Poverty and Inequality Working Group, 2011-2012

"We will not be disappeared": La Vía Campesina and the Power of Imagination

presented by Dr. Annette Desmarais

Tuesday, May 15, 2012
2:30-4:00pm
Barbie Tootle Room
Ohio Union, Third Floor
1739 N. High St.
Columbus, OH 43210

In less than twenty years La Vía Campesina has become one of the world's most significant international agrarian movements. It is active at the local, national, regional and international levels struggling for the rights of millions of peasants, small-sclae farmers, rural women, farm workers and indigenous agrarian communities. La Vía Campesina coalesced in the North and South around common goals: an explicit rejection of the neoliberal model of rural development, an outright refusal to be excluded from agricultural policy development, and a firm determination to work to build a peasant-based, socially-just and ecologically sustainable model of agriculture based on food sovereignty. This presentation will explore the main strategies and collective actions of La Vía Campesina in their efforts to build alternatives to the powerful forces of neo-liberal economic globalization. At the heart of this resistance is a powerful imagination.

Sponsored by CLAS Poverty and Inequality Working Group, The School of Environment and Natural Resources

Food Movements Unite! Strategies to Transform our Food Systems

presented by Dr. Eric Holt-Gimenez

Tuesday, February 14, 2012
1:30-3:00pm
Ohio Staters Inc., Traditions Room
Ohio Union, Second Floor
1739 N. High St.
Columbus, OH 43210

Excerpt from the Preface of Food Movements Unite! Strategies to Transform our Food Systems: Whether it was due to growing pauperization, growing inequality, growing unemployment, or growing precariousness, it's only normal that people started resisting, protesting, and organizing around the world. Social movements are by and large still on the defensive, facing the offensive of capital to dismantle whatever they had conquered in the previous decades. But even if perfectly legitimate social movements of protest are growing everywhere, they remain extremely fragmented. What is needed is to move beyond fragmentation and beyond a defensive position into building a wide progressive alliance emboldened by the force of a positive alternative. Dr. Eric Holt-Gimenez, Executive Director of Food First, will address the idea that the balance of forces cannot be changed unless these fragmented movements—such as the movements for food sovereignty, food justice, and food democracy—forge a common platform based on some common grounds.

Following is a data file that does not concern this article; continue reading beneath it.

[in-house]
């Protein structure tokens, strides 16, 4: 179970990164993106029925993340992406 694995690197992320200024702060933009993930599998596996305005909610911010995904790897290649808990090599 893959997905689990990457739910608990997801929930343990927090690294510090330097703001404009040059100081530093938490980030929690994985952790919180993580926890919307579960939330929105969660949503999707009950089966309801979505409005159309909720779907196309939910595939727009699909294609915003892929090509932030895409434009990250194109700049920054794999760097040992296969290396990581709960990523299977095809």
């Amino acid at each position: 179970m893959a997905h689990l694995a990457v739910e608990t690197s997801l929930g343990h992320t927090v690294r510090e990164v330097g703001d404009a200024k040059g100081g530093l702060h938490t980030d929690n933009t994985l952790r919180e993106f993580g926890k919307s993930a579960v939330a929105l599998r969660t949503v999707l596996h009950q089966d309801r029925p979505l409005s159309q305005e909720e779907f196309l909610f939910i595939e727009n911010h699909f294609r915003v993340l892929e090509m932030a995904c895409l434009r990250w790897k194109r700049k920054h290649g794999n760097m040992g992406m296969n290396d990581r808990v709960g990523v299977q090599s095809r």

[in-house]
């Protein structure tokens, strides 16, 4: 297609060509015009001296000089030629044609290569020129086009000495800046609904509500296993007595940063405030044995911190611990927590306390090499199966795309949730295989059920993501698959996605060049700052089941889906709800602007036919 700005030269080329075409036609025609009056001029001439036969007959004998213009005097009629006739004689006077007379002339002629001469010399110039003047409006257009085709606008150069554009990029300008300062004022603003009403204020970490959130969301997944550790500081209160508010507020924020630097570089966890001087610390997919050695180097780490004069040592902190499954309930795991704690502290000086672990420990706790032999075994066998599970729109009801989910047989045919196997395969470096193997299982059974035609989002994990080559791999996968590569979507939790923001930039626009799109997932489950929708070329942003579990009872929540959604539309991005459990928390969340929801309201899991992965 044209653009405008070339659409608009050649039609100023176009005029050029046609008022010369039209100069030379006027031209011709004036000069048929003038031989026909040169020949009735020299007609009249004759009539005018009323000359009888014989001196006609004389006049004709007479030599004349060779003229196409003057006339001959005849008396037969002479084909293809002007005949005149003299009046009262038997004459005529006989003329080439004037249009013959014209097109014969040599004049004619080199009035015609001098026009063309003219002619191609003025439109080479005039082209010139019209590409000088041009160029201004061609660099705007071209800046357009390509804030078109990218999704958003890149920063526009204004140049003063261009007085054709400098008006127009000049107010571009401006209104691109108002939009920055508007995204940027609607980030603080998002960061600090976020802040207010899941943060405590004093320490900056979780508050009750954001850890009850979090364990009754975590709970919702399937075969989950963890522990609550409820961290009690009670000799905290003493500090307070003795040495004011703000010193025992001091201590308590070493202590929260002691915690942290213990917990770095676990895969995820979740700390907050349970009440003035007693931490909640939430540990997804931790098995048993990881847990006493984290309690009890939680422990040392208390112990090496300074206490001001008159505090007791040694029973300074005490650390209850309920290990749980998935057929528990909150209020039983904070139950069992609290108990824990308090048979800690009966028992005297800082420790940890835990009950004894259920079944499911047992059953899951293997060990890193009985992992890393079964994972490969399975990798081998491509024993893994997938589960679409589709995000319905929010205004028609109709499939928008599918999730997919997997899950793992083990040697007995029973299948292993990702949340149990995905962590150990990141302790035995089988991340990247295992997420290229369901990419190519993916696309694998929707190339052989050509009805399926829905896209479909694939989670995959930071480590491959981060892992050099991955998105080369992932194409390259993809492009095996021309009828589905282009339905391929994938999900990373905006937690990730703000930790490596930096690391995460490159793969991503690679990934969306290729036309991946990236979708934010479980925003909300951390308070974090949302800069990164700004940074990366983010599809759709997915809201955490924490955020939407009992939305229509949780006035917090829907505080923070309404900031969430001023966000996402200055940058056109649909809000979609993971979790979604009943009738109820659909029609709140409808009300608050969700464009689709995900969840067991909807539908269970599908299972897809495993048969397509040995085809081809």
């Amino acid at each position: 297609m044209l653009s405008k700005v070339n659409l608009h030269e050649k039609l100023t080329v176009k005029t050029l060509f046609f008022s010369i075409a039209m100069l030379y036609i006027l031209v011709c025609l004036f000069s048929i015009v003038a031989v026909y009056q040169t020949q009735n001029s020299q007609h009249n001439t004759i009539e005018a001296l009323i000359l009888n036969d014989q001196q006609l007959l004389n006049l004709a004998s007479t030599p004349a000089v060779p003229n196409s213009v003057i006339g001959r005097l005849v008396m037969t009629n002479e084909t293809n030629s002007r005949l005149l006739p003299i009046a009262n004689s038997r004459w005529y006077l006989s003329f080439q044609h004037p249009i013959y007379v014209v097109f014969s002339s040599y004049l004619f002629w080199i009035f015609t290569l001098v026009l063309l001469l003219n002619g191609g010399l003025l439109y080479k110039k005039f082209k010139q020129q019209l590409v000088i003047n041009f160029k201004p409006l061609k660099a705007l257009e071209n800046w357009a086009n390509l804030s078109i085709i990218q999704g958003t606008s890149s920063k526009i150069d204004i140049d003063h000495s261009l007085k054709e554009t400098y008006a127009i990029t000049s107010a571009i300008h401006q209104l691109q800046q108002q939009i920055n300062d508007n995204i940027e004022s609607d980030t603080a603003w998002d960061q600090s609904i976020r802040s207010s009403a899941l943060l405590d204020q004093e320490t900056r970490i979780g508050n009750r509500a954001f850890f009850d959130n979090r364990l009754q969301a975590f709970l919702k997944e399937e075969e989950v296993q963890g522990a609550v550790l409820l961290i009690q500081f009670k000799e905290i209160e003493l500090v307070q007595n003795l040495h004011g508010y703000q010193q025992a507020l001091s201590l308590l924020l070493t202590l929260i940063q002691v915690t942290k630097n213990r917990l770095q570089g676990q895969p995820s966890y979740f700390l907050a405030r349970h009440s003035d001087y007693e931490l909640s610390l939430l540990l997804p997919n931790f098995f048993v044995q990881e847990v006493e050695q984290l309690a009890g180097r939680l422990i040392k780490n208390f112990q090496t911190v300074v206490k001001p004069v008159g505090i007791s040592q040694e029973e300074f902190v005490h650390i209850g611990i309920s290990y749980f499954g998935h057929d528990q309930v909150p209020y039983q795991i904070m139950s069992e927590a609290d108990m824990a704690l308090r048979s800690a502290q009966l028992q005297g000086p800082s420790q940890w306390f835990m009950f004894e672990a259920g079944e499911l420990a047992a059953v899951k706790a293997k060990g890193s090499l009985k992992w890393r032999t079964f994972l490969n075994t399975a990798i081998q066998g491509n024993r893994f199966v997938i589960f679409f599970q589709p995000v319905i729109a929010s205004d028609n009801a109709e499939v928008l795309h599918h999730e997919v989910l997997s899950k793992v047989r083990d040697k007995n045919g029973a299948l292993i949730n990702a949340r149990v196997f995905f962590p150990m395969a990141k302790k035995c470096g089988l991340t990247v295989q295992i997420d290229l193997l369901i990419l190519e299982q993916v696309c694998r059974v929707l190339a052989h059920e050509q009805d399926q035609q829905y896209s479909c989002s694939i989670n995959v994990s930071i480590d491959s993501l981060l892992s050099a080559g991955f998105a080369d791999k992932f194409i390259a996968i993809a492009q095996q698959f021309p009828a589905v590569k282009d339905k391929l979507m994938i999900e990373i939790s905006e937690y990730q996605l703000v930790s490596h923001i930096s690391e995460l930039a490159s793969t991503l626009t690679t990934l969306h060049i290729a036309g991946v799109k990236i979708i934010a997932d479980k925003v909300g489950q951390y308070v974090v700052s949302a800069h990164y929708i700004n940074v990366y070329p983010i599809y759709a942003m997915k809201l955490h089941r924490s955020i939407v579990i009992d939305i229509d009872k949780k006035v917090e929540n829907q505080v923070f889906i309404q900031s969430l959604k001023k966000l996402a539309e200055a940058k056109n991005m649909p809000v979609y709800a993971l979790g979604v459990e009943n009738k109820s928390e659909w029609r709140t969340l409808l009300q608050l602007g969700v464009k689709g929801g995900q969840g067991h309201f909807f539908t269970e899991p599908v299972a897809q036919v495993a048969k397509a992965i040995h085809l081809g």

Sponsored by CLAS Poverty and Inequality Working Group, Kirwan Institute for the Study of Race and Ethnicity and the School of Environment and Natural Resources

After Cochabamba's Water War: Water, Scarcity, and Injustice in the Heart of Evo's Bolivia

presented by Dr. Amber Wutich

Wednesday, October 12, 2011
2:00-3:30pm
038 Townshend Hall
1885 Neil Ave.
Columbus, OH 43210

The "Water War" of 2000 in Cochabamba, Bolivia was widely celebrated as a triumph of impoverished Bolivians over avaricious private water companies. This event also marked a major turning point in Bolivian national politics, and was followed by the election of Evo Morales, a leftist indigenous activist who played an important role in the Water War, as president. Given the victory of the Water War and the broader shift toward policies that prioritize social justice in Bolivia, many assume that water-related scarcity and injustice have disappeared in Cochabamba. In reality, however, the exclusion of Cochabamba's squatter settlements–containing nearly half of the city's population–from the municipal water system has continued largely unabated since the Water War. This lecture examines how Cochabamba's squatters survive in the face of institutional injustice and severe water scarcity, with a particular focus on local commons and reciprocal institutions. It also documents the biocultural costs for squatters, including nutritional impacts, sanitation-related health risks, and emotional distress. The lecture concludes by putting the water scarcity and institutional injustice experienced by Cochabamba's squatters in cross-cultural perspective.

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